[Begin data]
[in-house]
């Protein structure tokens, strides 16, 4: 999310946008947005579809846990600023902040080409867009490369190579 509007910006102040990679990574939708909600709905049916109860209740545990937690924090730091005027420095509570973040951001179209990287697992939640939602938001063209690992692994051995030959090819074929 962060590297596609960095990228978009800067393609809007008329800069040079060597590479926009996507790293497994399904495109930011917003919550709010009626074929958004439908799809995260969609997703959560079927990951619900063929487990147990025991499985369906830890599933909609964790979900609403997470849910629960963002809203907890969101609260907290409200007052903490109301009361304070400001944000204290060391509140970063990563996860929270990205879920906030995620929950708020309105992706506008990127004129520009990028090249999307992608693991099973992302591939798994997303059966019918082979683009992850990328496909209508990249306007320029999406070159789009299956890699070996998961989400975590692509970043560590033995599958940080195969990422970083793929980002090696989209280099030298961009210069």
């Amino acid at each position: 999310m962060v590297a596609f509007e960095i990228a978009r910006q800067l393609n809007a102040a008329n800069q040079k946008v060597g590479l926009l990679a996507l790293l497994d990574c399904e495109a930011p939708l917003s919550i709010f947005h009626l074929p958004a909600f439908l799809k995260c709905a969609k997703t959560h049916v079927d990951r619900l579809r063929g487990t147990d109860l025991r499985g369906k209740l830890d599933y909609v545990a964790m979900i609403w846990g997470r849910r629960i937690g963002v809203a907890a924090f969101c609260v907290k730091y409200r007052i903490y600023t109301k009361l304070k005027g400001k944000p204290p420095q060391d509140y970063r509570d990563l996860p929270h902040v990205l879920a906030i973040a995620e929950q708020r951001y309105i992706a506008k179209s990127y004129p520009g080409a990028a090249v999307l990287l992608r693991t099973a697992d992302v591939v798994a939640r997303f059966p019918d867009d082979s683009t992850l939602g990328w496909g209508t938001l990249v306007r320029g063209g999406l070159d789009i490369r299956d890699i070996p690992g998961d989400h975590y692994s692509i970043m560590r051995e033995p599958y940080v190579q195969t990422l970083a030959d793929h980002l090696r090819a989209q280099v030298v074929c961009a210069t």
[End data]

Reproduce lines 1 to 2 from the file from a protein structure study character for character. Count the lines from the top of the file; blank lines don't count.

[in-house]
């Protein structure tokens, strides 16, 4: 999310946008947005579809846990600023902040080409867009490369190579 509007910006102040990679990574939708909600709905049916109860209740545990937690924090730091005027420095509570973040951001179209990287697992939640939602938001063209690992692994051995030959090819074929 962060590297596609960095990228978009800067393609809007008329800069040079060597590479926009996507790293497994399904495109930011917003919550709010009626074929958004439908799809995260969609997703959560079927990951619900063929487990147990025991499985369906830890599933909609964790979900609403997470849910629960963002809203907890969101609260907290409200007052903490109301009361304070400001944000204290060391509140970063990563996860929270990205879920906030995620929950708020309105992706506008990127004129520009990028090249999307992608693991099973992302591939798994997303059966019918082979683009992850990328496909209508990249306007320029999406070159789009299956890699070996998961989400975590692509970043560590033995599958940080195969990422970083793929980002090696989209280099030298961009210069």